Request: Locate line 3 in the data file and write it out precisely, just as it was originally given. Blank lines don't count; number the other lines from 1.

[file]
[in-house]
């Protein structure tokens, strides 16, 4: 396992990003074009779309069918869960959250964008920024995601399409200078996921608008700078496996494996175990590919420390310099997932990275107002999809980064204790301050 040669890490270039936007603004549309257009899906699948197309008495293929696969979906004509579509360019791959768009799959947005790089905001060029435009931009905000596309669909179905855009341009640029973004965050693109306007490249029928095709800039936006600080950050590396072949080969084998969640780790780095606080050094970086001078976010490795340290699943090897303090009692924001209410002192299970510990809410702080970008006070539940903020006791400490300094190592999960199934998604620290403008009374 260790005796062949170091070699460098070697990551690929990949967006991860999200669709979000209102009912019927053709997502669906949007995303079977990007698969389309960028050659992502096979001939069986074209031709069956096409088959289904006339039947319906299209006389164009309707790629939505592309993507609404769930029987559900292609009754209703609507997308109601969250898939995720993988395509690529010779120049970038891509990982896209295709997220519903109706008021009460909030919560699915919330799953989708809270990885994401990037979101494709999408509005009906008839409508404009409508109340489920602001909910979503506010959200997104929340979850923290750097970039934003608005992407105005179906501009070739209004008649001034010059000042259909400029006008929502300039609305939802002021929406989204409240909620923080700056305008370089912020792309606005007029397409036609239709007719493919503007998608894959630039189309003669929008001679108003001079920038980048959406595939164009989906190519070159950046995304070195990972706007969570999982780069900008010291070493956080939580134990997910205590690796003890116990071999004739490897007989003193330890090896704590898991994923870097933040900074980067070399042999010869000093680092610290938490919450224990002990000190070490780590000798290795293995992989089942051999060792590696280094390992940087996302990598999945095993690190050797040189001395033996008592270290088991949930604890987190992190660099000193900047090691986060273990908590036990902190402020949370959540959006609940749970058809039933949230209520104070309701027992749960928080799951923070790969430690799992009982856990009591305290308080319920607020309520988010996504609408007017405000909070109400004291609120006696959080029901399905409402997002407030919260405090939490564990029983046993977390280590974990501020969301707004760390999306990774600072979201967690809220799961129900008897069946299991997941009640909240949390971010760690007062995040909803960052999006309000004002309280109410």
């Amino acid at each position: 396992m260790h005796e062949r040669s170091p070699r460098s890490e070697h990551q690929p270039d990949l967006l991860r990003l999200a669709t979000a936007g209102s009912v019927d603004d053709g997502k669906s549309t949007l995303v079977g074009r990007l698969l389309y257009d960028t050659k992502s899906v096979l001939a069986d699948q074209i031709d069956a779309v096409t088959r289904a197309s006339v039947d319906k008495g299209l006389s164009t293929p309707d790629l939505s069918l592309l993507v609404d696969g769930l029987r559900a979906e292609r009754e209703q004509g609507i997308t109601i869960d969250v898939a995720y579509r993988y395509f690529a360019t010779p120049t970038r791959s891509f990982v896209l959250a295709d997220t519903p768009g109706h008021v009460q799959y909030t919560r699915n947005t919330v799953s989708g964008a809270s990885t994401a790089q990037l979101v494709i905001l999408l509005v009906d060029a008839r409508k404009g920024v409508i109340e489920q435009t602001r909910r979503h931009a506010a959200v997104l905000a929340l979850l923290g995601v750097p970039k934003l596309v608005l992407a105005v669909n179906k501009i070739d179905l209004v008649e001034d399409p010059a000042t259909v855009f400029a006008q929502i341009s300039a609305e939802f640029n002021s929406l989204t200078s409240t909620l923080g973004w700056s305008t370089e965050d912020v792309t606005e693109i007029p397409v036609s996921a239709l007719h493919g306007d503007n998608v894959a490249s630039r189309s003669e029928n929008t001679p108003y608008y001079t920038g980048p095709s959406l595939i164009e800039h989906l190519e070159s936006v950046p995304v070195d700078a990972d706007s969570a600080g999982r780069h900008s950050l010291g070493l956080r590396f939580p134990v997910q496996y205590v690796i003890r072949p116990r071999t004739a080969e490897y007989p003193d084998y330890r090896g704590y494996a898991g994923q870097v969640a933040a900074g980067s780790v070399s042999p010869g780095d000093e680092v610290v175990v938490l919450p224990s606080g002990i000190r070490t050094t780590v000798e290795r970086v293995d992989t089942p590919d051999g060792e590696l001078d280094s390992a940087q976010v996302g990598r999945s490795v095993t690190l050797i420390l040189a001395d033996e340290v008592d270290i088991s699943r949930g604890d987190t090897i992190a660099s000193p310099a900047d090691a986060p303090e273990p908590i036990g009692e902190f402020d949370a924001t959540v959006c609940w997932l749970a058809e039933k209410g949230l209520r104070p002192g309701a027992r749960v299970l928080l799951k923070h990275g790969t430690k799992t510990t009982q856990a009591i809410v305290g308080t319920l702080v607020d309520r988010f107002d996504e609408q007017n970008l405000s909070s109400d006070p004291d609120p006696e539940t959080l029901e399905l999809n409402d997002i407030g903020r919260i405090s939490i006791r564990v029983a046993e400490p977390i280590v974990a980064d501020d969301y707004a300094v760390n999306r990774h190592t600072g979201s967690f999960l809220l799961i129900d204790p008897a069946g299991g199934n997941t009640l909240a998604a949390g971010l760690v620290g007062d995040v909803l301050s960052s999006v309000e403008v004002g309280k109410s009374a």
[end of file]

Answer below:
């Amino acid at each position: 396992m260790h005796e062949r040669s170091p070699r460098s890490e070697h990551q690929p270039d990949l967006l991860r990003l999200a669709t979000a936007g209102s009912v019927d603004d053709g997502k669906s549309t949007l995303v079977g074009r990007l698969l389309y257009d960028t050659k992502s899906v096979l001939a069986d699948q074209i031709d069956a779309v096409t088959r289904a197309s006339v039947d319906k008495g299209l006389s164009t293929p309707d790629l939505s069918l592309l993507v609404d696969g769930l029987r559900a979906e292609r009754e209703q004509g609507i997308t109601i869960d969250v898939a995720y579509r993988y395509f690529a360019t010779p120049t970038r791959s891509f990982v896209l959250a295709d997220t519903p768009g109706h008021v009460q799959y909030t919560r699915n947005t919330v799953s989708g964008a809270s990885t994401a790089q990037l979101v494709i905001l999408l509005v009906d060029a008839r409508k404009g920024v409508i109340e489920q435009t602001r909910r979503h931009a506010a959200v997104l905000a929340l979850l923290g995601v750097p970039k934003l596309v608005l992407a105005v669909n179906k501009i070739d179905l209004v008649e001034d399409p010059a000042t259909v855009f400029a006008q929502i341009s300039a609305e939802f640029n002021s929406l989204t200078s409240t909620l923080g973004w700056s305008t370089e965050d912020v792309t606005e693109i007029p397409v036609s996921a239709l007719h493919g306007d503007n998608v894959a490249s630039r189309s003669e029928n929008t001679p108003y608008y001079t920038g980048p095709s959406l595939i164009e800039h989906l190519e070159s936006v950046p995304v070195d700078a990972d706007s969570a600080g999982r780069h900008s950050l010291g070493l956080r590396f939580p134990v997910q496996y205590v690796i003890r072949p116990r071999t004739a080969e490897y007989p003193d084998y330890r090896g704590y494996a898991g994923q870097v969640a933040a900074g980067s780790v070399s042999p010869g780095d000093e680092v610290v175990v938490l919450p224990s606080g002990i000190r070490t050094t780590v000798e290795r970086v293995d992989t089942p590919d051999g060792e590696l001078d280094s390992a940087q976010v996302g990598r999945s490795v095993t690190l050797i420390l040189a001395d033996e340290v008592d270290i088991s699943r949930g604890d987190t090897i992190a660099s000193p310099a900047d090691a986060p303090e273990p908590i036990g009692e902190f402020d949370a924001t959540v959006c609940w997932l749970a058809e039933k209410g949230l209520r104070p002192g309701a027992r749960v299970l928080l799951k923070h990275g790969t430690k799992t510990t009982q856990a009591i809410v305290g308080t319920l702080v607020d309520r988010f107002d996504e609408q007017n970008l405000s909070s109400d006070p004291d609120p006696e539940t959080l029901e399905l999809n409402d997002i407030g903020r919260i405090s939490i006791r564990v029983a046993e400490p977390i280590v974990a980064d501020d969301y707004a300094v760390n999306r990774h190592t600072g979201s967690f999960l809220l799961i129900d204790p008897a069946g299991g199934n997941t009640l909240a998604a949390g971010l760690v620290g007062d995040v909803l301050s960052s999006v309000e403008v004002g309280k109410s009374a």